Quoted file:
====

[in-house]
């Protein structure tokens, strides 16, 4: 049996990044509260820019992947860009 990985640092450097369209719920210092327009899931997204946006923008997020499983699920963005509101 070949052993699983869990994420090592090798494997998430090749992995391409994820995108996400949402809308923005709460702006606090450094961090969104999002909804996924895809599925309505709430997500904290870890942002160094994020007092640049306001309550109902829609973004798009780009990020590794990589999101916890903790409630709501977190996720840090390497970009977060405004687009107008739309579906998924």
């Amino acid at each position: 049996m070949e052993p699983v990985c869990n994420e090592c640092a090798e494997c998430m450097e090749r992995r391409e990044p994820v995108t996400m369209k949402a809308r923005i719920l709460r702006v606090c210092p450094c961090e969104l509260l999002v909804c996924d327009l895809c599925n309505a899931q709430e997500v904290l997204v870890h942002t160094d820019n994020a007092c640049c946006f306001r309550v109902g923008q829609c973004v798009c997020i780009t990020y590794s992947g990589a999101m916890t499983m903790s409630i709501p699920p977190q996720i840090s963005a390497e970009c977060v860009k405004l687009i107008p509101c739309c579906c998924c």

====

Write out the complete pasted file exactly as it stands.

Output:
[in-house]
């Protein structure tokens, strides 16, 4: 049996990044509260820019992947860009 990985640092450097369209719920210092327009899931997204946006923008997020499983699920963005509101 070949052993699983869990994420090592090798494997998430090749992995391409994820995108996400949402809308923005709460702006606090450094961090969104999002909804996924895809599925309505709430997500904290870890942002160094994020007092640049306001309550109902829609973004798009780009990020590794990589999101916890903790409630709501977190996720840090390497970009977060405004687009107008739309579906998924």
């Amino acid at each position: 049996m070949e052993p699983v990985c869990n994420e090592c640092a090798e494997c998430m450097e090749r992995r391409e990044p994820v995108t996400m369209k949402a809308r923005i719920l709460r702006v606090c210092p450094c961090e969104l509260l999002v909804c996924d327009l895809c599925n309505a899931q709430e997500v904290l997204v870890h942002t160094d820019n994020a007092c640049c946006f306001r309550v109902g923008q829609c973004v798009c997020i780009t990020y590794s992947g990589a999101m916890t499983m903790s409630i709501p699920p977190q996720i840090s963005a390497e970009c977060v860009k405004l687009i107008p509101c739309c579906c998924c």